The Data Big Tech Companies Have On You

By
&
Aliza VigdermanGabe TurnerChief Editor
Last Updated on Jul 9, 2020

These days, checking a box saying that you have read and understood a website’s privacy policy is about as legitimate as a Kylie Lip Kit-knockoff sold on the side of the road. Most likely, you don’t have a legal background to actually understand the privacy policy, and no one has the time, patience, or energy to try to parse what data websites are storing and how they’re using it to their advantage.

Fortunately, I read the privacy policies of Facebook, Twitter, Amazon, Apple, and Google to find out the data big tech companies have on you. The results might surprise you.

Our Findings

As far as logging the most of your data goes, the prize goes to Google, which isn’t surprising as their entire business is based on data. The best company for your privacy is Apple, which only keeps the data needed to uphold your account.

Twitter and Facebook both keep more information than they have to, although with Facebook, it’s mostly the data you’ve entered yourself. Amazon lies directly beneath Apple in terms of privacy. In my opinion, that’s because their site isn’t as dependent on advertising revenue as Google, Facebook, and Twitter.

Let’s take a closer look at each company and the data of yours that they collect. I’ll also go into why they say they collect this information and their policies for sharing it with third parties.

Google Data Collection

Google

Grade: F

We use Google so often that it’s almost hard to think of as a set of products and services. Personally, I think of it more like a way of life, a tool that has an impact on nearly all of my daily decisions, like which subway I should take to get to work the fastest, what’s the best place to get my boots repaired, or even what a random woman I went to college with is doing at this very second.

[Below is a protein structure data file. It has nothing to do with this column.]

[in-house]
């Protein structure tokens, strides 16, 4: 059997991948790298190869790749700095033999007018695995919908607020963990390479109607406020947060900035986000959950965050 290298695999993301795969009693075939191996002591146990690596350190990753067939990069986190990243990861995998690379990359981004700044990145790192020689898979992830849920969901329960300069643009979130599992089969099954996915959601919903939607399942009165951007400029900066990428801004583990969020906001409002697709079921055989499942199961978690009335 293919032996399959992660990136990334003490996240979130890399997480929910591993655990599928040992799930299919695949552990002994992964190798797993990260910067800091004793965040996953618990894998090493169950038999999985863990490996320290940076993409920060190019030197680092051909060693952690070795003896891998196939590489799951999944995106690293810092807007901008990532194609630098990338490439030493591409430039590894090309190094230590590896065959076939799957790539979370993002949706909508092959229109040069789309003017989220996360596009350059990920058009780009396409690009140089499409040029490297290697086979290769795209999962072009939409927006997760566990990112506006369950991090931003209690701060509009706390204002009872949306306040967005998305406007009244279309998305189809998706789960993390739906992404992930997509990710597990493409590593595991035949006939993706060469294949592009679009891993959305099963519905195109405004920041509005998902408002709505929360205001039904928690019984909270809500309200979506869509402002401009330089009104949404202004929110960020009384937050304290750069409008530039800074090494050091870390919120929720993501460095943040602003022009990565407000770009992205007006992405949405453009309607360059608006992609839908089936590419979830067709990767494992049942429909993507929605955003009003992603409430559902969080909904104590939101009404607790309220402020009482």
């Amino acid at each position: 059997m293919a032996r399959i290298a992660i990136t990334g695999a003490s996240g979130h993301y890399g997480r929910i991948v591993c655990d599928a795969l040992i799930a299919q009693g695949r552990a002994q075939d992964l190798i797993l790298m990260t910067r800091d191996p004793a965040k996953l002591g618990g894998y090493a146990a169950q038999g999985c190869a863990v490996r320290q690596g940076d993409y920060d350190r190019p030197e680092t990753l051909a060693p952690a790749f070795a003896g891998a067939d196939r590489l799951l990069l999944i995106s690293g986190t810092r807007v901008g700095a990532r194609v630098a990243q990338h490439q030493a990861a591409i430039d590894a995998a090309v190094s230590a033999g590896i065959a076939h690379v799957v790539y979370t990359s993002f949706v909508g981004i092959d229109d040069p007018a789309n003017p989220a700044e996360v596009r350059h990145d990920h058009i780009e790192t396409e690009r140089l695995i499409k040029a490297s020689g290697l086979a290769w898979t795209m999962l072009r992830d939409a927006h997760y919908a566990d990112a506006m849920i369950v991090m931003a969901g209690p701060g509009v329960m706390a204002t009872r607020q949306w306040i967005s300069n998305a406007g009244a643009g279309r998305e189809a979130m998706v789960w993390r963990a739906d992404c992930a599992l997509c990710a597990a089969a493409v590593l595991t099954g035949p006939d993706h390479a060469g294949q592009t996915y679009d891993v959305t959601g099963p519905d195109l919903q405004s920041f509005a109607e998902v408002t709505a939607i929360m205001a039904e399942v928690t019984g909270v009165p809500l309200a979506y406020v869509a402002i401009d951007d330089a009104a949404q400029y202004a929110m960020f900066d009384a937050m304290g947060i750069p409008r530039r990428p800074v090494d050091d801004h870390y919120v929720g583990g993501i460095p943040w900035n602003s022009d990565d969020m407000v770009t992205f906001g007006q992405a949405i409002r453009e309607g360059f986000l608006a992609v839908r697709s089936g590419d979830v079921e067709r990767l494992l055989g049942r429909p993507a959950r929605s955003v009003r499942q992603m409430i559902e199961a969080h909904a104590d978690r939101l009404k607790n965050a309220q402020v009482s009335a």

Whether it’s Gmail, where I send all my emails, or Google Maps, which I am completely dependent on to know where I am, Google has a myriad of ways of collecting your data and collect your data they do.

Information They Collect

Out of all the companies on this list, Google collects and stores most of your information by far. That’s not surprising, as their business model relies on knowing as much data as possible (and making it super easy for you to access). However, the company keeps a ton of data on you, the searcher, as well as the world at large. From your precise location to your browsing history, from your activity on third-party sites or apps to the emails in your Gmail account, if it’s data, there’s a good chance that Google is collecting it.

Personal Information

Namedata is collected
Usernamedata not collected
Passworddata not collected
Phone Numberdata is collected
Payment Informationdata is collected
Addressdata not collected
Social Security Numberdata not collected
Driver’s license numberdata not collected
Email Addressdata is collected
Emails You Write and Receivedata is collected
Stored Videos and Photosdata is collected